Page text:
Skip to content

Brain Cancer Health Center

Font Size

Neuroblastoma Treatment (PDQ®): Treatment - Health Professional Information [NCI] - Treatment Option Overview

The treatments described in this summary are based on the Children's Oncology Group (COG) group assignment, which is described in the Stage Information section of this summary. Treatment information is presented in this format because most children with neuroblastoma in North America are treated according to the COG schema. The prior COG risk-based neuroblastoma studies established the standard of care. They assigned each patient to a low-, intermediate-, or high-risk group and the basis of the assignment is described in Table 1.

In patients without metastatic disease, the standard of care is to perform an initial surgery to establish the diagnosis, to resect as much of the primary tumor as is safely possible, to accurately stage disease through sampling of regional lymph nodes that are not adherent to the tumor, and to obtain adequate tissue for biological studies. Accurate determination of biological characteristics, such as INPC system, usually requires an open biopsy. The accuracy of diagnosis and staging is increased by performing a metaiodobenzylguanidine (MIBG) scan.[1] Urinary excretion of the catecholamine metabolites vanillylmandelic acid (VMA) and homovanillic acid (HVA) per mg of excreted creatinine should be measured prior to therapy. If elevated, these markers can be used to determine the persistence of disease.

Recommended Related to Brain Cancer

Stage Information

There is no generally applied staging system for childhood craniopharyngiomas. Patients are classified as having newly diagnosed or recurrent disease.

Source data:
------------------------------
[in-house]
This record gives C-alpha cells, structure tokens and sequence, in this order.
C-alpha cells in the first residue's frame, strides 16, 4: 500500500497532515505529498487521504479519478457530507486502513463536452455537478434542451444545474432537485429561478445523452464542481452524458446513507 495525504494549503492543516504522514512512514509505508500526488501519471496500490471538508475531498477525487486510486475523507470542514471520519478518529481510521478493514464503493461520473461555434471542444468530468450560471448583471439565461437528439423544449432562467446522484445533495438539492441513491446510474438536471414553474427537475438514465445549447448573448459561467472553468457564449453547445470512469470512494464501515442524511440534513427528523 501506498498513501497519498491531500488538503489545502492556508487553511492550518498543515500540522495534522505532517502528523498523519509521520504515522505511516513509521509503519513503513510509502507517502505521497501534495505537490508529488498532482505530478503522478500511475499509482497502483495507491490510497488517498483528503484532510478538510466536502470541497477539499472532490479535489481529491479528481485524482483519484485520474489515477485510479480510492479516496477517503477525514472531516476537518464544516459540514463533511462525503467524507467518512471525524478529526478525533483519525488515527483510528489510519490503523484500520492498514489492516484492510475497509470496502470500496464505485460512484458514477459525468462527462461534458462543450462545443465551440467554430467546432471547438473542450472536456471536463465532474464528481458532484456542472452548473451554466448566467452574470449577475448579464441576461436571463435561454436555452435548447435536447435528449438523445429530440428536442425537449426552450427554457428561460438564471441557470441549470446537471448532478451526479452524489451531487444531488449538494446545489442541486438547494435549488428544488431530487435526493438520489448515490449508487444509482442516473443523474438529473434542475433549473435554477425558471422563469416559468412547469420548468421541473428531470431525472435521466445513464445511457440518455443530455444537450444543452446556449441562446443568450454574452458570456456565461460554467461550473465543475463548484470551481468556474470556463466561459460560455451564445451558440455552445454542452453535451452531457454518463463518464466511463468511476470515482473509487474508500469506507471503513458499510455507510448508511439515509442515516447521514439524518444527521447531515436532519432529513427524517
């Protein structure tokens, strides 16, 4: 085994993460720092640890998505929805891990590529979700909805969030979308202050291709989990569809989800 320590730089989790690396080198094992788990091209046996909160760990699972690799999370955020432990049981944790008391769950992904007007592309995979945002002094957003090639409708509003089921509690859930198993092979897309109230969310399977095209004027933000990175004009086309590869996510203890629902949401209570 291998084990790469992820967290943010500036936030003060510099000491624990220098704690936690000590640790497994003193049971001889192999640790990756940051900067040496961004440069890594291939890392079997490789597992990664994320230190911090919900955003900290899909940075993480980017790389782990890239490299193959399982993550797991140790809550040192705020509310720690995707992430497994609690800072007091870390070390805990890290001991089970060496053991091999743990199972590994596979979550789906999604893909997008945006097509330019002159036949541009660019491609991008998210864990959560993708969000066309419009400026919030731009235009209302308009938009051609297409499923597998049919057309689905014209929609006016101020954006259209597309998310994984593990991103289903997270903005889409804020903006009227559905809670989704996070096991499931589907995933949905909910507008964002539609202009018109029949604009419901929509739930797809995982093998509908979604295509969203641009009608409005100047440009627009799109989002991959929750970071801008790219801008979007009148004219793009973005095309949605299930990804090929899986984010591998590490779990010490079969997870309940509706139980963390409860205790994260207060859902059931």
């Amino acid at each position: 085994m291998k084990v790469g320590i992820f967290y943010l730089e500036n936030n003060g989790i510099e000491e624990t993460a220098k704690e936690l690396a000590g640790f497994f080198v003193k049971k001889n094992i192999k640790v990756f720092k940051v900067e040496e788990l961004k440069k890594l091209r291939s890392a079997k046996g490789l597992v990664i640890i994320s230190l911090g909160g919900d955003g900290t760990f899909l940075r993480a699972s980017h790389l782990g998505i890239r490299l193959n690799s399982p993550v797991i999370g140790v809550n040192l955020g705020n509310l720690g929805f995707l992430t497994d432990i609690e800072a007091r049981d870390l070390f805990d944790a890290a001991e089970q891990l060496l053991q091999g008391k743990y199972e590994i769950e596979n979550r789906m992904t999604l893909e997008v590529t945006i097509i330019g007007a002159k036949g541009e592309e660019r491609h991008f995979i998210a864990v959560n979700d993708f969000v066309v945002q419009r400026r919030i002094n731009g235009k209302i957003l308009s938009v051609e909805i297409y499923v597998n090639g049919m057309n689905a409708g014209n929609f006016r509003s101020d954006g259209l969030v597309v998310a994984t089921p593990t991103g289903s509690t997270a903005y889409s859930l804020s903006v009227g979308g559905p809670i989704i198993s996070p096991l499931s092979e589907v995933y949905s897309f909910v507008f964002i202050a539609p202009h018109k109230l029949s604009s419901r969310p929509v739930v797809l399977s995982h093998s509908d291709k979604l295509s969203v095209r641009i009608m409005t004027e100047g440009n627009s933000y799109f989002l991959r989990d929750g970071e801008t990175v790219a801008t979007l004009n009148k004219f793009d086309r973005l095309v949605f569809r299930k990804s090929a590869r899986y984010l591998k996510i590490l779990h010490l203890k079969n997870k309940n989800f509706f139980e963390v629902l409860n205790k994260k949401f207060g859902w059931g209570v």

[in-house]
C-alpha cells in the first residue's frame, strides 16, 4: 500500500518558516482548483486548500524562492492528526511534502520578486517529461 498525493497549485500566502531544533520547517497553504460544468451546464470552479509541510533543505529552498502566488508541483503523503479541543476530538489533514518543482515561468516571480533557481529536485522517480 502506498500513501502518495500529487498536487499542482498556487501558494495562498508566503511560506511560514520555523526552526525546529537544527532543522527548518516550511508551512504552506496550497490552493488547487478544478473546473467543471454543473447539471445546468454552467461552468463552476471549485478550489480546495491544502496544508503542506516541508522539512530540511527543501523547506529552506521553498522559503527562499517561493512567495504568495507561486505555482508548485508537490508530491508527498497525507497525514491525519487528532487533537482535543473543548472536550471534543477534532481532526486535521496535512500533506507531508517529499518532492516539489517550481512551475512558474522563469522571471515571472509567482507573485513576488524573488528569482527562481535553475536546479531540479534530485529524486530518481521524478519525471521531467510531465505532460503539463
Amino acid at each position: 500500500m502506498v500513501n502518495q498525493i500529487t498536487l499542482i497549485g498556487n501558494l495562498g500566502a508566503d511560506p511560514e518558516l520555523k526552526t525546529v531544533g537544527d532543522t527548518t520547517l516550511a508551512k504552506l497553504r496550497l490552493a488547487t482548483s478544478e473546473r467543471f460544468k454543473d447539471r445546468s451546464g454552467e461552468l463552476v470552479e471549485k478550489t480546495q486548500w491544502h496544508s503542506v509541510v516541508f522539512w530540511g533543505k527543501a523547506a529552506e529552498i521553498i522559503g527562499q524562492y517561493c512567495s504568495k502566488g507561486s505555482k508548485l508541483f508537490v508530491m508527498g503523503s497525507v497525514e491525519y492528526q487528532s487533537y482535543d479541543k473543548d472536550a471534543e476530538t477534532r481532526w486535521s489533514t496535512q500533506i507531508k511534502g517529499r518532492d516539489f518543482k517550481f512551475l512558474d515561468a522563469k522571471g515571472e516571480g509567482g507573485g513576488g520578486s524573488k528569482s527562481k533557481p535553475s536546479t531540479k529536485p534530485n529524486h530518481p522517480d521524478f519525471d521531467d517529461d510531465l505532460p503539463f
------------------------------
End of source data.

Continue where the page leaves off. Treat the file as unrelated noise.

Read the Stage Information article > >

There is controversy about the need for immediate diagnostic biopsy in infants aged 3 months and younger with suspected neuroblastoma tumors that are likely to spontaneously regress. Biopsy is not required for infants entered into a COG study of expectant observation of adrenal masses in neonates. In a German clinical trial, 25 infants aged 3 months and younger with presumed neuroblastoma were observed without biopsy for periods of 1 to 18 months prior to biopsy or resection. There were no apparent ill effects of the delay.[2]

There is also controversy about the need for attempted resection, whether at the time of diagnosis or later, in asymptomatic infants aged 12 months or younger with apparent stage 2B and 3 MYCN-nonamplified disease. In a German clinical trial, some of these patients were observed after biopsy or partial resection without chemotherapy or radiation, and many did not progress locally and never received additional resection.[2]

Low-Risk Neuroblastoma

Treatment for patients categorized as low risk (refer to Table 1 in the Stage Information section of this summary) may be surgery alone, but surgery may be combined with chemotherapy in some cases. Chemotherapy is reserved for patients who are symptomatic, such as from spinal cord compression or, in stage 4S, respiratory compromise secondary to hepatic infiltration. The chemotherapy consists of carboplatin, cyclophosphamide, doxorubicin, and etoposide. The cumulative dose of each agent is kept low to minimize permanent injury from the chemotherapy regimen (COG-P9641).

The COG study COG-P9641 demonstrated excellent survival in patients with asymptomatic, low-risk, stage 2A or 2B disease with favorable histology.[3]


WebMD Public Information from the National Cancer Institute

Last Updated: February 25, 2014
This information is not intended to replace the advice of a doctor. Healthwise disclaims any liability for the decisions you make based on this information.
Next Article:

Today on WebMD

doctor and patient
How to know when it’s time for home care
doctory with x-ray
Here are 10 to know.
sauteed cherry tomatoes
Fight cancer one plate at a time.
Lung cancer xray
See it in pictures, plus read the facts.
Malignant Gliomas
Pets Improve Your Health
Headache Emergencies
life after a brain tumor

Would you consider trying alternative or complementary therapies?

WebMD Special Sections